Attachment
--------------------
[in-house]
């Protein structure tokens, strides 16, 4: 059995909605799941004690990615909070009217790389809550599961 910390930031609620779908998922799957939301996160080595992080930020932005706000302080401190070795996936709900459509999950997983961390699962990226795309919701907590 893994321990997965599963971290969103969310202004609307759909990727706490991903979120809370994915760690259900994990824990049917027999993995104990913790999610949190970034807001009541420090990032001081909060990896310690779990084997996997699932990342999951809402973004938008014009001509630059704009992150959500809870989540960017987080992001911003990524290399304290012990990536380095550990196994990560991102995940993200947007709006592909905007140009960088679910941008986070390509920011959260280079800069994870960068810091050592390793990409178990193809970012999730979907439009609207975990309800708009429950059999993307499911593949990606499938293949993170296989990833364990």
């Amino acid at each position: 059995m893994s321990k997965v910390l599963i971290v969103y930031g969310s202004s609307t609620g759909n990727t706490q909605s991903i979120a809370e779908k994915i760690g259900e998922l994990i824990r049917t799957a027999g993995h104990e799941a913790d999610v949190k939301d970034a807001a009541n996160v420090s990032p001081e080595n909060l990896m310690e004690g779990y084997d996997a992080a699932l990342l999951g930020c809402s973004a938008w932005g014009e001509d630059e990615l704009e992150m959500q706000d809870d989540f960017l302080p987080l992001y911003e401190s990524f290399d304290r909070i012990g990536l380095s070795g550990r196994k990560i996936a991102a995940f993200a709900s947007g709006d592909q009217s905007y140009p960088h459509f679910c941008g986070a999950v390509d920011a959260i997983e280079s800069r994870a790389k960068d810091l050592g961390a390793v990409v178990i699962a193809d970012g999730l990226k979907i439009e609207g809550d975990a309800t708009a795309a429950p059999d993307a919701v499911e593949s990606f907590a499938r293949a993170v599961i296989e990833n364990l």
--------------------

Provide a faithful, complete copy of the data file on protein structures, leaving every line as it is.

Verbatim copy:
[in-house]
């Protein structure tokens, strides 16, 4: 059995909605799941004690990615909070009217790389809550599961 910390930031609620779908998922799957939301996160080595992080930020932005706000302080401190070795996936709900459509999950997983961390699962990226795309919701907590 893994321990997965599963971290969103969310202004609307759909990727706490991903979120809370994915760690259900994990824990049917027999993995104990913790999610949190970034807001009541420090990032001081909060990896310690779990084997996997699932990342999951809402973004938008014009001509630059704009992150959500809870989540960017987080992001911003990524290399304290012990990536380095550990196994990560991102995940993200947007709006592909905007140009960088679910941008986070390509920011959260280079800069994870960068810091050592390793990409178990193809970012999730979907439009609207975990309800708009429950059999993307499911593949990606499938293949993170296989990833364990």
């Amino acid at each position: 059995m893994s321990k997965v910390l599963i971290v969103y930031g969310s202004s609307t609620g759909n990727t706490q909605s991903i979120a809370e779908k994915i760690g259900e998922l994990i824990r049917t799957a027999g993995h104990e799941a913790d999610v949190k939301d970034a807001a009541n996160v420090s990032p001081e080595n909060l990896m310690e004690g779990y084997d996997a992080a699932l990342l999951g930020c809402s973004a938008w932005g014009e001509d630059e990615l704009e992150m959500q706000d809870d989540f960017l302080p987080l992001y911003e401190s990524f290399d304290r909070i012990g990536l380095s070795g550990r196994k990560i996936a991102a995940f993200a709900s947007g709006d592909q009217s905007y140009p960088h459509f679910c941008g986070a999950v390509d920011a959260i997983e280079s800069r994870a790389k960068d810091l050592g961390a390793v990409v178990i699962a193809d970012g999730l990226k979907i439009e609207g809550d975990a309800t708009a795309a429950p059999d993307a919701v499911e593949s990606f907590a499938r293949a993170v599961i296989e990833n364990l």